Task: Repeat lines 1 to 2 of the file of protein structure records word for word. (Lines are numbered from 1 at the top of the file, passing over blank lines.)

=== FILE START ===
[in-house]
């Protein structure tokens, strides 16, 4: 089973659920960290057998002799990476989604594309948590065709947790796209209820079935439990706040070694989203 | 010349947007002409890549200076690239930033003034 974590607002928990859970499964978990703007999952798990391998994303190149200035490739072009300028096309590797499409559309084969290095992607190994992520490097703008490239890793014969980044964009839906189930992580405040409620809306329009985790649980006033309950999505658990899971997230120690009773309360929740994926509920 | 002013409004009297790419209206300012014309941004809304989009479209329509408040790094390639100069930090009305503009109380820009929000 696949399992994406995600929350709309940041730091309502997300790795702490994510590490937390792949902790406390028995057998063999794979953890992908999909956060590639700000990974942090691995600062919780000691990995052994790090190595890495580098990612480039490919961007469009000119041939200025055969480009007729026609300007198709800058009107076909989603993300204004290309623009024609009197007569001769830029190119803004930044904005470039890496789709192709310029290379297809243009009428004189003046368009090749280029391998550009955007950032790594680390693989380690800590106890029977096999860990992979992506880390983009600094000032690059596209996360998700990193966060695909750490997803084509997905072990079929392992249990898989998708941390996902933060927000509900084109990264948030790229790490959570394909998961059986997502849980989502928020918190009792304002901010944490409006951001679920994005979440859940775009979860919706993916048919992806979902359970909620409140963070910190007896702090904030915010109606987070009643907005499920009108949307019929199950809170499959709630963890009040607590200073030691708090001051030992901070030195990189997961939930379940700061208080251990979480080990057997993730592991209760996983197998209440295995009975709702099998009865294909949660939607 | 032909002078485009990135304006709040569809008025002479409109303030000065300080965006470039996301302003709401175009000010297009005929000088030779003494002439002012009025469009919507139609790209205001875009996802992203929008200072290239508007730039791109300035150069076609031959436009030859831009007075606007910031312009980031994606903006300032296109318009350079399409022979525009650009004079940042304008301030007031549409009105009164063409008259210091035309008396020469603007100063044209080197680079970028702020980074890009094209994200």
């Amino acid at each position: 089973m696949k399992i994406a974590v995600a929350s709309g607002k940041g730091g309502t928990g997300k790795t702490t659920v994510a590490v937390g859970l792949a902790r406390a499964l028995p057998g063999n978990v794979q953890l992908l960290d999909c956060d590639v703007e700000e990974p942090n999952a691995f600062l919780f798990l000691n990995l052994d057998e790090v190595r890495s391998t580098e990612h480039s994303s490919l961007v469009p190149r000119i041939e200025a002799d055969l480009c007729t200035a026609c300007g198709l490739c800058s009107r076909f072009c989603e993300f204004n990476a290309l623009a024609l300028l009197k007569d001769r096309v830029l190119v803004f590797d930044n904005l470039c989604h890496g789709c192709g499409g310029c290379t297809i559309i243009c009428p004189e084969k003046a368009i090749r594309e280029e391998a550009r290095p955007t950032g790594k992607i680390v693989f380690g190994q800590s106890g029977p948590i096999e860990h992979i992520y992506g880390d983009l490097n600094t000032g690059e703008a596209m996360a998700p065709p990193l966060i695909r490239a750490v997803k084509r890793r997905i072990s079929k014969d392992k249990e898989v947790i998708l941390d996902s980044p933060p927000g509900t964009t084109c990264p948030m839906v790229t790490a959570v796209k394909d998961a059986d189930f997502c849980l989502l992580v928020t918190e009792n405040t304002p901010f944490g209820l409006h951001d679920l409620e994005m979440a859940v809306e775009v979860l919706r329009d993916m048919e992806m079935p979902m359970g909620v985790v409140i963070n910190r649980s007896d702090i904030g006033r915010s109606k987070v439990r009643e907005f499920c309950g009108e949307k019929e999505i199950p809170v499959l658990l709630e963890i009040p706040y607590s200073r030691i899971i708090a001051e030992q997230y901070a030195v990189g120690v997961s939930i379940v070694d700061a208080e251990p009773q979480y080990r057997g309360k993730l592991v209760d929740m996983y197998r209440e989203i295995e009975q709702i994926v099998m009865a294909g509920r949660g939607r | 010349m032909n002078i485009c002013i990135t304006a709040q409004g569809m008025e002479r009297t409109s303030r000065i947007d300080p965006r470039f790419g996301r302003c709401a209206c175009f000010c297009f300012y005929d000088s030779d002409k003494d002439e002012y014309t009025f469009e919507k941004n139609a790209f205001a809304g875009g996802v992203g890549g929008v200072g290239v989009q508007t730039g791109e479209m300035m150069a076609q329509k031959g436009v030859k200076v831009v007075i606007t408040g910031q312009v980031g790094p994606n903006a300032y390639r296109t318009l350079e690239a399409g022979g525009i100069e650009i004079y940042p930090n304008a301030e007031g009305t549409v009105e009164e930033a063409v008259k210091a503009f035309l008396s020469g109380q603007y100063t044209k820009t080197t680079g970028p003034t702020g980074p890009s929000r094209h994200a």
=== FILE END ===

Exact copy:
[in-house]
């Protein structure tokens, strides 16, 4: 089973659920960290057998002799990476989604594309948590065709947790796209209820079935439990706040070694989203 | 010349947007002409890549200076690239930033003034 974590607002928990859970499964978990703007999952798990391998994303190149200035490739072009300028096309590797499409559309084969290095992607190994992520490097703008490239890793014969980044964009839906189930992580405040409620809306329009985790649980006033309950999505658990899971997230120690009773309360929740994926509920 | 002013409004009297790419209206300012014309941004809304989009479209329509408040790094390639100069930090009305503009109380820009929000 696949399992994406995600929350709309940041730091309502997300790795702490994510590490937390792949902790406390028995057998063999794979953890992908999909956060590639700000990974942090691995600062919780000691990995052994790090190595890495580098990612480039490919961007469009000119041939200025055969480009007729026609300007198709800058009107076909989603993300204004290309623009024609009197007569001769830029190119803004930044904005470039890496789709192709310029290379297809243009009428004189003046368009090749280029391998550009955007950032790594680390693989380690800590106890029977096999860990992979992506880390983009600094000032690059596209996360998700990193966060695909750490997803084509997905072990079929392992249990898989998708941390996902933060927000509900084109990264948030790229790490959570394909998961059986997502849980989502928020918190009792304002901010944490409006951001679920994005979440859940775009979860919706993916048919992806979902359970909620409140963070910190007896702090904030915010109606987070009643907005499920009108949307019929199950809170499959709630963890009040607590200073030691708090001051030992901070030195990189997961939930379940700061208080251990979480080990057997993730592991209760996983197998209440295995009975709702099998009865294909949660939607 | 032909002078485009990135304006709040569809008025002479409109303030000065300080965006470039996301302003709401175009000010297009005929000088030779003494002439002012009025469009919507139609790209205001875009996802992203929008200072290239508007730039791109300035150069076609031959436009030859831009007075606007910031312009980031994606903006300032296109318009350079399409022979525009650009004079940042304008301030007031549409009105009164063409008259210091035309008396020469603007100063044209080197680079970028702020980074890009094209994200």